This astrophysicist could become the first non-binary person to lead a major political party in Canada

Amita Kuttner: Non-binary astrophysicist announces leadership bid

A non-binary astrophysicist named Amita Kuttner has announced they’re running to be the next leader of Canada’s Green Party.

Kuttner, who’s from North Vancouver, is the latest candidate to jump into the race to replace the party’s longtime leader, Elizabeth May.

Speaking to Burnaby Now, the 29-year-old, who has a PhD in astronomy and astrophysics from the University of California, said that they are running to be Green Party leader because a “large number of people” encouraged them to do so.

“I fully believe you cannot achieve full equity before you break down the (gender) binary, because along with it goes so many ideas of what gender means, and I think if we just get to a point where people are just people, that is useful,” they said.

Kuttner outlined three pillars that their campaign will be based on.

“I think the first step is to create safe and inclusive spaces, and politics is tough for that. All the parties have got problems in terms of that,” they said, adding the solution goes beyond diversifying the party’s candidate list.

“You can’t just add people and have quotas and then get where you need to go. The work that I’ve done on diversity, I’ve learned that it really is about the space you create.”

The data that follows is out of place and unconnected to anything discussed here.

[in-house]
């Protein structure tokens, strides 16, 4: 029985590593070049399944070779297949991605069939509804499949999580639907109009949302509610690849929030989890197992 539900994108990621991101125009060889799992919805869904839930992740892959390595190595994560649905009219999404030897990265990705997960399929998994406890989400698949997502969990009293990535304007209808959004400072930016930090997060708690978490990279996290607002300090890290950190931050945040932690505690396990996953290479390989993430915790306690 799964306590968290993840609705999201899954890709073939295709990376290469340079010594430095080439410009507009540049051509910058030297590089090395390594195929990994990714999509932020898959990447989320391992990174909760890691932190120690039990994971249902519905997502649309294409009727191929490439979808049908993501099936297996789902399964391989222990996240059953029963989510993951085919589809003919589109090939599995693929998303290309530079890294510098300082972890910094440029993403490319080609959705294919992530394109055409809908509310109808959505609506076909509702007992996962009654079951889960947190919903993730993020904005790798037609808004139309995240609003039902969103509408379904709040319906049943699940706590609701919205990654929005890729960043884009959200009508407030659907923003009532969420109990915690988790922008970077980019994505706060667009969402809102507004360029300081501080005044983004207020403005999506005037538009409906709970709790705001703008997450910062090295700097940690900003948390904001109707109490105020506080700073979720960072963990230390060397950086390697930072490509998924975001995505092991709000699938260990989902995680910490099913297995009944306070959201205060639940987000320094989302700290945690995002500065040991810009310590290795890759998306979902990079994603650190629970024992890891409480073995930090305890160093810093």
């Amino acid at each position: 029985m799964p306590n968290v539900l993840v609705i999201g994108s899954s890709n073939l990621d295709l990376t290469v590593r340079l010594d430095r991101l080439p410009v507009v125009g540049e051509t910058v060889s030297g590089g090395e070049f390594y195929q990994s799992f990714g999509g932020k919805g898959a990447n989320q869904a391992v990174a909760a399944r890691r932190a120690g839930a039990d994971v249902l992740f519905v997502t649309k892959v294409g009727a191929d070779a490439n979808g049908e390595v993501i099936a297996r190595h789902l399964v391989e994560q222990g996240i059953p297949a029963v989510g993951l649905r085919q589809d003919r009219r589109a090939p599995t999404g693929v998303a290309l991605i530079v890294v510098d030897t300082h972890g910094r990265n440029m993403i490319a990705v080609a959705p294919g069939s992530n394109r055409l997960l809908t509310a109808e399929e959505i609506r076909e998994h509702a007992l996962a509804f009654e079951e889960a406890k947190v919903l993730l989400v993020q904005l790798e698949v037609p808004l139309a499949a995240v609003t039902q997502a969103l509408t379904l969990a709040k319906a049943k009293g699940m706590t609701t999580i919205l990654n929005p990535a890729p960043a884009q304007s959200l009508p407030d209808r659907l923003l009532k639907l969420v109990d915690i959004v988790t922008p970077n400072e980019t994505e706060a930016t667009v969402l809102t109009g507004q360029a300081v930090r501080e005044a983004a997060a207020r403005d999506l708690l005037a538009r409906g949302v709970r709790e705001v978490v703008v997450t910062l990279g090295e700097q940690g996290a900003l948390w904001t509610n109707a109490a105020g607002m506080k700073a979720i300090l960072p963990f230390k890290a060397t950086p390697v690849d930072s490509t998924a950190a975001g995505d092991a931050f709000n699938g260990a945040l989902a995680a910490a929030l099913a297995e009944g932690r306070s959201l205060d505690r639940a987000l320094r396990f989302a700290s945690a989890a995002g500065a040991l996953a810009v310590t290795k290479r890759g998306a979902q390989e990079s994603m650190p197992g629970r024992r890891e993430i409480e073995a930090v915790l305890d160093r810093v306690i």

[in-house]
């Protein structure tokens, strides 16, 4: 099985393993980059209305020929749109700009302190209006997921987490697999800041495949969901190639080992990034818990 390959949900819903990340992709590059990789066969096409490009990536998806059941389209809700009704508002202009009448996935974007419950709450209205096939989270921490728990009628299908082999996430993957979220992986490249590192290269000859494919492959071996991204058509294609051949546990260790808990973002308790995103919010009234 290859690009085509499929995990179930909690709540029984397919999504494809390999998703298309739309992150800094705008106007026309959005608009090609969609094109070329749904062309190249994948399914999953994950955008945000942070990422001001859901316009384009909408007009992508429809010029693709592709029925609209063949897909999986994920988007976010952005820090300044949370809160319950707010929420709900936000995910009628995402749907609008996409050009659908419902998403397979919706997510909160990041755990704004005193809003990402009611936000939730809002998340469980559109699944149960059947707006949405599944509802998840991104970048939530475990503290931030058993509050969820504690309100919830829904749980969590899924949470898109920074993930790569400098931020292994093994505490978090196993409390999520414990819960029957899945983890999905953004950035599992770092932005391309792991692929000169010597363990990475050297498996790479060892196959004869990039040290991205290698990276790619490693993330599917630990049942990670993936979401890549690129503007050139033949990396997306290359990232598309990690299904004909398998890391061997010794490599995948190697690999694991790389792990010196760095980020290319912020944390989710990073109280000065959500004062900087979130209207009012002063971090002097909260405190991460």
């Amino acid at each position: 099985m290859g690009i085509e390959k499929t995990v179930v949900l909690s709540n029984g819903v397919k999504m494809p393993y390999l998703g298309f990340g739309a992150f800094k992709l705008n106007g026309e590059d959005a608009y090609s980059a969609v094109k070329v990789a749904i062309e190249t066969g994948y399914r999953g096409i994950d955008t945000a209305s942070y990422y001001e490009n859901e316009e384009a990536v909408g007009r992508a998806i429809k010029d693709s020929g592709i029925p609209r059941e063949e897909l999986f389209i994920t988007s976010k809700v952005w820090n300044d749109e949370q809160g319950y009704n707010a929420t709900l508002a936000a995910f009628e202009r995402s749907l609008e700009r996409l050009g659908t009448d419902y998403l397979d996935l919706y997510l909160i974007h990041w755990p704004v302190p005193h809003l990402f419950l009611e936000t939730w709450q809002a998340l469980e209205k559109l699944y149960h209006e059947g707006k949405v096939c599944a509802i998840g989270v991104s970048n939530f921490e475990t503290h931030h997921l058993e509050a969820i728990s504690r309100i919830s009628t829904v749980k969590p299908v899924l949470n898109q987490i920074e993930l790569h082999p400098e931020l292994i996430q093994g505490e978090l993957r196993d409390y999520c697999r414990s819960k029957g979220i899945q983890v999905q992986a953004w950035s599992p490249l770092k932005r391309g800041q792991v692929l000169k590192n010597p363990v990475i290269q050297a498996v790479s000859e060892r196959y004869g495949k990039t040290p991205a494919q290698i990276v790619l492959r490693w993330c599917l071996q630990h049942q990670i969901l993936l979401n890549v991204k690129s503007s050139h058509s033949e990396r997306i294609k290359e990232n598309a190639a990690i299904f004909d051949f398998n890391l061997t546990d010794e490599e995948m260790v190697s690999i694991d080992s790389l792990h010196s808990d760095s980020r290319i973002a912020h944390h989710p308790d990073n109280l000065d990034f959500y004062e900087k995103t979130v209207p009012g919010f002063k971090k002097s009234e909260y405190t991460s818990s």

The second pillar would be “genuinely evidence-based policy”, which Kuttner may have an upper edge in with a background as an astrophysicist.

“The third (pillar) is making sure that we’re ready for the future, everything that that brings, in terms of crises and breakthroughs, whether it be technology or a catastrophe,” they said, adding they would be applying their scientific lens to developing policies.

“We need to make sure that all our policy is driven by really clear values and principles,” they said.

Kuttner, who ran as the Green Party for Burnaby North-Seymour in 2019, is one of few non-white candidates in the race to replace May.

“It was interesting being in a party that was very white,” Kuttner said when they announced their leadership bid, emphasising that the party must do more than increase diversity among its candidates.

“Much like with my gender, I get annoyed with labels because I feel like it alienates people. If you say you’re a socialist or if you say you’re capitalist, people attach assumptions with those words. So I do have an issue with that,” they added.

Kuttner also says they want to bring a more evidence-based approach to policy into the Green Party.

“We need to make sure we don’t have any room for criticism when it comes to credibility on evidence,” Kuttner said.

“Our official platform has always been science-based. But if we read the policy book, there’s stuff that needs ironing out.”

If they win the Green Party leadership, Amita Kuttner said they are prepared to move anywhere in Canada in order to get a seat in parliament.